• Double O Arch

    Arches

    National Park Utah

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Fendlerbush (Cliff Fendlerbush; False Mockorange)

Fendlera rupicola

Fendlera rupicola

Family: Saxifragaceae – Saxifrage Family

Shrubs; 3' to 7' (1 to 2 m) tall

Leaves: deciduous; opposite; simple; entire; 0.36” to 1.2” (9 to 30 mm) long, 0.08” to 0.28” (2 to 7 mm) wide

Flowers: 4 white clawed petals; 4 sepals; 8 stamens; 4 styles; perfect; petals 0.52” to 0.8” (13 to 20 mm) long

Pollinators: other genera in this family are pollinated by insects

Fruits: capsule

Blooms in Arches National Park: April, May

Habitat in Arches National Park: desert shrub and pinyon-juniper communities

Location seen: across Hwy. 191 from Visitor Center, Panorama Bluffs, Fiery Furnace, Devils Garden, outside Arches National Park in upper Mill creek, outside Arches National Park on Hwy. 128

Other: The genus name, “Fendlera”, honors Augustus Wilhelm Fendler (1813-1883), a Prussian botanist who collected plant specimens in North America, Central America, South America, Prussia and Trinidad. Many of his American Southwest specimens were collected for botanist Asa Gray. The species name, “rupicola”, means “growing on rocks” and describes the plant's habit of growing in rocky areas.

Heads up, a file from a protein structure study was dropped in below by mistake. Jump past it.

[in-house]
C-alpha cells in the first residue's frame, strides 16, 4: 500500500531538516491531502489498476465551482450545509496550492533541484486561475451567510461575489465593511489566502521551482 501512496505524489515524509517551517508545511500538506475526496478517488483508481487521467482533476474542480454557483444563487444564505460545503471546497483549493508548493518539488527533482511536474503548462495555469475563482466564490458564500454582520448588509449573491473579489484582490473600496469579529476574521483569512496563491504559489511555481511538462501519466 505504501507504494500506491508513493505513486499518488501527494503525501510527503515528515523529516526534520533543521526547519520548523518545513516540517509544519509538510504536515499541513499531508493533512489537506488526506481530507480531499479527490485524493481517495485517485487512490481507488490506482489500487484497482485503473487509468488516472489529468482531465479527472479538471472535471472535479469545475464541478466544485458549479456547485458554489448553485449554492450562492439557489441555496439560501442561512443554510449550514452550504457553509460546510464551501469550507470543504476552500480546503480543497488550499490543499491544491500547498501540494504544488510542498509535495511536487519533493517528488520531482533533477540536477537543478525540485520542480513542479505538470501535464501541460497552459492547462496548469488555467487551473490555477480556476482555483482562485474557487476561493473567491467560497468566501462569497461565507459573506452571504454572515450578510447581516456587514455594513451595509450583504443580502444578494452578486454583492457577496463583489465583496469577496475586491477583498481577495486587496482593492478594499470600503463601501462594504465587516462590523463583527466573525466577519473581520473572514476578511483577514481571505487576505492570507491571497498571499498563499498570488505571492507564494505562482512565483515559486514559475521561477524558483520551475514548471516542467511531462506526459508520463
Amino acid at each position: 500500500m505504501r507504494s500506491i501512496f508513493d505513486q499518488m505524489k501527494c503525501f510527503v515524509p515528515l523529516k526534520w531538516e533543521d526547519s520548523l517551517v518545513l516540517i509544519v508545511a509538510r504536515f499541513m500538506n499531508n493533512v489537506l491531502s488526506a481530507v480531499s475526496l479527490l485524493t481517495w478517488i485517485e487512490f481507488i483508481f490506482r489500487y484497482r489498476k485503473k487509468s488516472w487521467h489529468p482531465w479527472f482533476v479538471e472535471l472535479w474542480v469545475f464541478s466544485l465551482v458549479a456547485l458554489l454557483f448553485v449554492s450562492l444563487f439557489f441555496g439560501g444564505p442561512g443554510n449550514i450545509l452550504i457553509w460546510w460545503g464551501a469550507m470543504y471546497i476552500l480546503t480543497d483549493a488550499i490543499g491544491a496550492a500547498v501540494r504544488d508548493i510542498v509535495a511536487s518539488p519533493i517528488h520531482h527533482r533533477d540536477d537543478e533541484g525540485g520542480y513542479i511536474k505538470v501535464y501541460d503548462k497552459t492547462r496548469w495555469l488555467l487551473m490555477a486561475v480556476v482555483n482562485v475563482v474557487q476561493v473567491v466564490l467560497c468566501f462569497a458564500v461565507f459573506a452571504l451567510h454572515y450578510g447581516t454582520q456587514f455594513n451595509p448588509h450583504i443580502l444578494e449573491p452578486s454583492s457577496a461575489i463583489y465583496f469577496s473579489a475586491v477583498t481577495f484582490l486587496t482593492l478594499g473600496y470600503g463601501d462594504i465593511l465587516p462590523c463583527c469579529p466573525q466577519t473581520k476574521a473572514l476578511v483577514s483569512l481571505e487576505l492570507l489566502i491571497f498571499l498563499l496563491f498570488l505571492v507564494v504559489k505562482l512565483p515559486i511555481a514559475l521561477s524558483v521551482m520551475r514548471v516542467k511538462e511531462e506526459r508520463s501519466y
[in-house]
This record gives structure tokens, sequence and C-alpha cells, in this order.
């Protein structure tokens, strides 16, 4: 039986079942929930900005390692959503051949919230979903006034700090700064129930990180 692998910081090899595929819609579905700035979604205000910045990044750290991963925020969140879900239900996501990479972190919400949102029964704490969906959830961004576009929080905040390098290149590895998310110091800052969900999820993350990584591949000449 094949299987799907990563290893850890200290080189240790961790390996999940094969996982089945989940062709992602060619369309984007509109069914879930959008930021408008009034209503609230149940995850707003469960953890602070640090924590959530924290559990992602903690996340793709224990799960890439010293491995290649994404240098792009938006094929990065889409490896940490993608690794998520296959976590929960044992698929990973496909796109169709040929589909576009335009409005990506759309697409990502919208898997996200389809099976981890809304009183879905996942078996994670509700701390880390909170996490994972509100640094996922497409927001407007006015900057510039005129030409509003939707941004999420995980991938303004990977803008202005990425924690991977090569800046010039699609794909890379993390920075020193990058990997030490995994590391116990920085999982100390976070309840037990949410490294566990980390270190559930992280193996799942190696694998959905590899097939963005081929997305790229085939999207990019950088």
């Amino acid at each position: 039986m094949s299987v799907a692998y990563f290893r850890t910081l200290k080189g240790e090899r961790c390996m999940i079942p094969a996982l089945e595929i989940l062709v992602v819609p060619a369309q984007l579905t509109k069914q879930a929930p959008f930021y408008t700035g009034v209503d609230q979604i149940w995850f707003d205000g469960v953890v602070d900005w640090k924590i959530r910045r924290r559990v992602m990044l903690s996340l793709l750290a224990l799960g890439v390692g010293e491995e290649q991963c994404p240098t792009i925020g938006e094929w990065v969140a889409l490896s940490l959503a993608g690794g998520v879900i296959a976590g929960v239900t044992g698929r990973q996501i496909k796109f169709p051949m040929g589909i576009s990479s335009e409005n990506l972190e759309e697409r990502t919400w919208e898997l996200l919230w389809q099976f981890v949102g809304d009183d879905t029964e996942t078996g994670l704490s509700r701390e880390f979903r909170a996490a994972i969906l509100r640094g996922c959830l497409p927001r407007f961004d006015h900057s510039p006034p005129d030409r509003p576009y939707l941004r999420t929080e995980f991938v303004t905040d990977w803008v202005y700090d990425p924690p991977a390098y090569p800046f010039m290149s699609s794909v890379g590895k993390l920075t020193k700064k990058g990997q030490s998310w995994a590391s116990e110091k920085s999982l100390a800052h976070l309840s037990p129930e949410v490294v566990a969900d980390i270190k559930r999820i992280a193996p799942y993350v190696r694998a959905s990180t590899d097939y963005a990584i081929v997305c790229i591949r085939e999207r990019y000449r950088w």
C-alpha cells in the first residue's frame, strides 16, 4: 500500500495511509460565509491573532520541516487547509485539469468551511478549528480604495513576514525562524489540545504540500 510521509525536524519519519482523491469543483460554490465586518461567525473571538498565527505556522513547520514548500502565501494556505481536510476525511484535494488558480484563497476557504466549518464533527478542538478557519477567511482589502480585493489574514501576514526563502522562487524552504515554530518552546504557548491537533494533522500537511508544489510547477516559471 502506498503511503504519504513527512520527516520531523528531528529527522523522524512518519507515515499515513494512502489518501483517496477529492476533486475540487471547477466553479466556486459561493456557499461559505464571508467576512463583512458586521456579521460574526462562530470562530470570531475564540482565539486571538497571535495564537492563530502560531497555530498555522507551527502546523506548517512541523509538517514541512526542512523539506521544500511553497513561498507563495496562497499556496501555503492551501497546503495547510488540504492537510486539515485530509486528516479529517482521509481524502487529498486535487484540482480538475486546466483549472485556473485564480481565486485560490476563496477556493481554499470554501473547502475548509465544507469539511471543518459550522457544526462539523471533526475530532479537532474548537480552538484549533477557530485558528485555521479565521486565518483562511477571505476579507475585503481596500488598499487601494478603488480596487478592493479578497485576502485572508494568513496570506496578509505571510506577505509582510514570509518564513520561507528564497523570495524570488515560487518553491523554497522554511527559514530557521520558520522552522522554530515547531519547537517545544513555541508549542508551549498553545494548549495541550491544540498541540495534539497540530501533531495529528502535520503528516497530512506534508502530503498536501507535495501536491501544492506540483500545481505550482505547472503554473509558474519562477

Did You Know?

John Wesley Wolfe

In the late 1800s, John Wesley Wolfe, a disabled Civil War veteran, and his son, Fred, built a homestead in what is now Arches National Park. A weathered log cabin, root cellar, and corral remain as evidence of the primitive ranch they operated for more than 10 years.